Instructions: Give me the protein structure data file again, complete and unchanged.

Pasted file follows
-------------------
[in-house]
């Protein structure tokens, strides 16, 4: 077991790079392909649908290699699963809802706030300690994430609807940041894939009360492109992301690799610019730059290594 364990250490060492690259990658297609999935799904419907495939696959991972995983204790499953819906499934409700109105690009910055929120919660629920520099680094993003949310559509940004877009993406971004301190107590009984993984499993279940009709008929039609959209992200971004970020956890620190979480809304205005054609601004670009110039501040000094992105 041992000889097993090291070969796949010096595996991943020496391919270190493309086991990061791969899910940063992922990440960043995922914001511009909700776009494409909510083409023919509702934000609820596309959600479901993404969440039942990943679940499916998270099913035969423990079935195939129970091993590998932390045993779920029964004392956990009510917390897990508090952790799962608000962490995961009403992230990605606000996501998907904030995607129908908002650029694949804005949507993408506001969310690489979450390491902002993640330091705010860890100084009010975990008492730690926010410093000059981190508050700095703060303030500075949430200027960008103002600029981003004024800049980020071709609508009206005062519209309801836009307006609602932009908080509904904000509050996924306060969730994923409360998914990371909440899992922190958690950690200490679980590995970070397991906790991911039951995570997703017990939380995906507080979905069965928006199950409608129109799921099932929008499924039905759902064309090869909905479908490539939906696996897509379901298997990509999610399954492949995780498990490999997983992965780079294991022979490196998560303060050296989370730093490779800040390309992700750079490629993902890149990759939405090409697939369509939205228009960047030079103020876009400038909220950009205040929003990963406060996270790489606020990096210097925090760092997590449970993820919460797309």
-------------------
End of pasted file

[in-house]
């Protein structure tokens, strides 16, 4: 077991790079392909649908290699699963809802706030300690994430609807940041894939009360492109992301690799610019730059290594 364990250490060492690259990658297609999935799904419907495939696959991972995983204790499953819906499934409700109105690009910055929120919660629920520099680094993003949310559509940004877009993406971004301190107590009984993984499993279940009709008929039609959209992200971004970020956890620190979480809304205005054609601004670009110039501040000094992105 041992000889097993090291070969796949010096595996991943020496391919270190493309086991990061791969899910940063992922990440960043995922914001511009909700776009494409909510083409023919509702934000609820596309959600479901993404969440039942990943679940499916998270099913035969423990079935195939129970091993590998932390045993779920029964004392956990009510917390897990508090952790799962608000962490995961009403992230990605606000996501998907904030995607129908908002650029694949804005949507993408506001969310690489979450390491902002993640330091705010860890100084009010975990008492730690926010410093000059981190508050700095703060303030500075949430200027960008103002600029981003004024800049980020071709609508009206005062519209309801836009307006609602932009908080509904904000509050996924306060969730994923409360998914990371909440899992922190958690950690200490679980590995970070397991906790991911039951995570997703017990939380995906507080979905069965928006199950409608129109799921099932929008499924039905759902064309090869909905479908490539939906696996897509379901298997990509999610399954492949995780498990490999997983992965780079294991022979490196998560303060050296989370730093490779800040390309992700750079490629993902890149990759939405090409697939369509939205228009960047030079103020876009400038909220950009205040929003990963406060996270790489606020990096210097925090760092997590449970993820919460797309």